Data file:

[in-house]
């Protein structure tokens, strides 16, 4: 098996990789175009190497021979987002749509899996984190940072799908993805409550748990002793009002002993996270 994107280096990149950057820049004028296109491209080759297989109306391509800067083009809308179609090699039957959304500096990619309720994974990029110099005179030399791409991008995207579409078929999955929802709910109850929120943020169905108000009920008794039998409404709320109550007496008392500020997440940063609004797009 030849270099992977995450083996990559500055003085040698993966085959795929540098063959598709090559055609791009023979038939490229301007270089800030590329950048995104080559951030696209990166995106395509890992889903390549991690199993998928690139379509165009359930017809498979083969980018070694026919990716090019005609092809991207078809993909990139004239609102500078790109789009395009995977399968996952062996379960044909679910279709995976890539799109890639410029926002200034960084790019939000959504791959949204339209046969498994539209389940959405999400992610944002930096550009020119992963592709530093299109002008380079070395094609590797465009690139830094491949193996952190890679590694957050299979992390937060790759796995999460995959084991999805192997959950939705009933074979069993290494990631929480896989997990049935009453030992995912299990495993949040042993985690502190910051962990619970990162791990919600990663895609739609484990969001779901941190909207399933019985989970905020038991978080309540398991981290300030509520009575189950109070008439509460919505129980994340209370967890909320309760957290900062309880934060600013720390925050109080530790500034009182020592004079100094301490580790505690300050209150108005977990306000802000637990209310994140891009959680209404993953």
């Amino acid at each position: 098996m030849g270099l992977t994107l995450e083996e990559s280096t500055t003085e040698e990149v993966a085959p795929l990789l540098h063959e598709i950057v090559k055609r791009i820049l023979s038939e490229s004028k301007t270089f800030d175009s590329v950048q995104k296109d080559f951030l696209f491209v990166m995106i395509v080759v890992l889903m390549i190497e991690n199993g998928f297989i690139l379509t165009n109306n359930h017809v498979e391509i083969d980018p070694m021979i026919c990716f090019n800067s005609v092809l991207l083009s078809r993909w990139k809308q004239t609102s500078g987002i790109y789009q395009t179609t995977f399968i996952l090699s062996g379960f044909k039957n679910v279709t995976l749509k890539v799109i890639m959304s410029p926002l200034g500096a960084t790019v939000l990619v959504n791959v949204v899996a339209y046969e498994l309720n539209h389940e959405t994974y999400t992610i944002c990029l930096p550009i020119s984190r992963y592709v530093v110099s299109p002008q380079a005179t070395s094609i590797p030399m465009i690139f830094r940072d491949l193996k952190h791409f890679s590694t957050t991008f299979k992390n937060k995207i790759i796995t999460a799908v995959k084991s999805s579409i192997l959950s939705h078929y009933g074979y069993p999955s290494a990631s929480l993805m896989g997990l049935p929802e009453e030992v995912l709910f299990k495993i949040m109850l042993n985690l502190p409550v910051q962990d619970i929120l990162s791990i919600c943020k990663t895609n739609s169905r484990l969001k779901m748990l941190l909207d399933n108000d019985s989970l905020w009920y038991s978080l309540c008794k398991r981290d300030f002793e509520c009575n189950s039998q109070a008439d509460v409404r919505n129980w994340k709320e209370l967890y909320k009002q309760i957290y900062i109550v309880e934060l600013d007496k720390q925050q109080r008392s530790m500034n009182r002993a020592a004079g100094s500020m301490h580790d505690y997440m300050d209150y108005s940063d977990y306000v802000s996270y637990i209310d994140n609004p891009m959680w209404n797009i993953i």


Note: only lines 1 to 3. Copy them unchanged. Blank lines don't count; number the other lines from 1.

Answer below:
[in-house]
């Protein structure tokens, strides 16, 4: 098996990789175009190497021979987002749509899996984190940072799908993805409550748990002793009002002993996270 994107280096990149950057820049004028296109491209080759297989109306391509800067083009809308179609090699039957959304500096990619309720994974990029110099005179030399791409991008995207579409078929999955929802709910109850929120943020169905108000009920008794039998409404709320109550007496008392500020997440940063609004797009 030849270099992977995450083996990559500055003085040698993966085959795929540098063959598709090559055609791009023979038939490229301007270089800030590329950048995104080559951030696209990166995106395509890992889903390549991690199993998928690139379509165009359930017809498979083969980018070694026919990716090019005609092809991207078809993909990139004239609102500078790109789009395009995977399968996952062996379960044909679910279709995976890539799109890639410029926002200034960084790019939000959504791959949204339209046969498994539209389940959405999400992610944002930096550009020119992963592709530093299109002008380079070395094609590797465009690139830094491949193996952190890679590694957050299979992390937060790759796995999460995959084991999805192997959950939705009933074979069993290494990631929480896989997990049935009453030992995912299990495993949040042993985690502190910051962990619970990162791990919600990663895609739609484990969001779901941190909207399933019985989970905020038991978080309540398991981290300030509520009575189950109070008439509460919505129980994340209370967890909320309760957290900062309880934060600013720390925050109080530790500034009182020592004079100094301490580790505690300050209150108005977990306000802000637990209310994140891009959680209404993953």
């Amino acid at each position: 098996m030849g270099l992977t994107l995450e083996e990559s280096t500055t003085e040698e990149v993966a085959p795929l990789l540098h063959e598709i950057v090559k055609r791009i820049l023979s038939e490229s004028k301007t270089f800030d175009s590329v950048q995104k296109d080559f951030l696209f491209v990166m995106i395509v080759v890992l889903m390549i190497e991690n199993g998928f297989i690139l379509t165009n109306n359930h017809v498979e391509i083969d980018p070694m021979i026919c990716f090019n800067s005609v092809l991207l083009s078809r993909w990139k809308q004239t609102s500078g987002i790109y789009q395009t179609t995977f399968i996952l090699s062996g379960f044909k039957n679910v279709t995976l749509k890539v799109i890639m959304s410029p926002l200034g500096a960084t790019v939000l990619v959504n791959v949204v899996a339209y046969e498994l309720n539209h389940e959405t994974y999400t992610i944002c990029l930096p550009i020119s984190r992963y592709v530093v110099s299109p002008q380079a005179t070395s094609i590797p030399m465009i690139f830094r940072d491949l193996k952190h791409f890679s590694t957050t991008f299979k992390n937060k995207i790759i796995t999460a799908v995959k084991s999805s579409i192997l959950s939705h078929y009933g074979y069993p999955s290494a990631s929480l993805m896989g997990l049935p929802e009453e030992v995912l709910f299990k495993i949040m109850l042993n985690l502190p409550v910051q962990d619970i929120l990162s791990i919600c943020k990663t895609n739609s169905r484990l969001k779901m748990l941190l909207d399933n108000d019985s989970l905020w009920y038991s978080l309540c008794k398991r981290d300030f002793e509520c009575n189950s039998q109070a008439d509460v409404r919505n129980w994340k709320e209370l967890y909320k009002q309760i957290y900062i109550v309880e934060l600013d007496k720390q925050q109080r008392s530790m500034n009182r002993a020592a004079g100094s500020m301490h580790d505690y997440m300050d209150y108005s940063d977990y306000v802000s996270y637990i209310d994140n609004p891009m959680w209404n797009i993953i």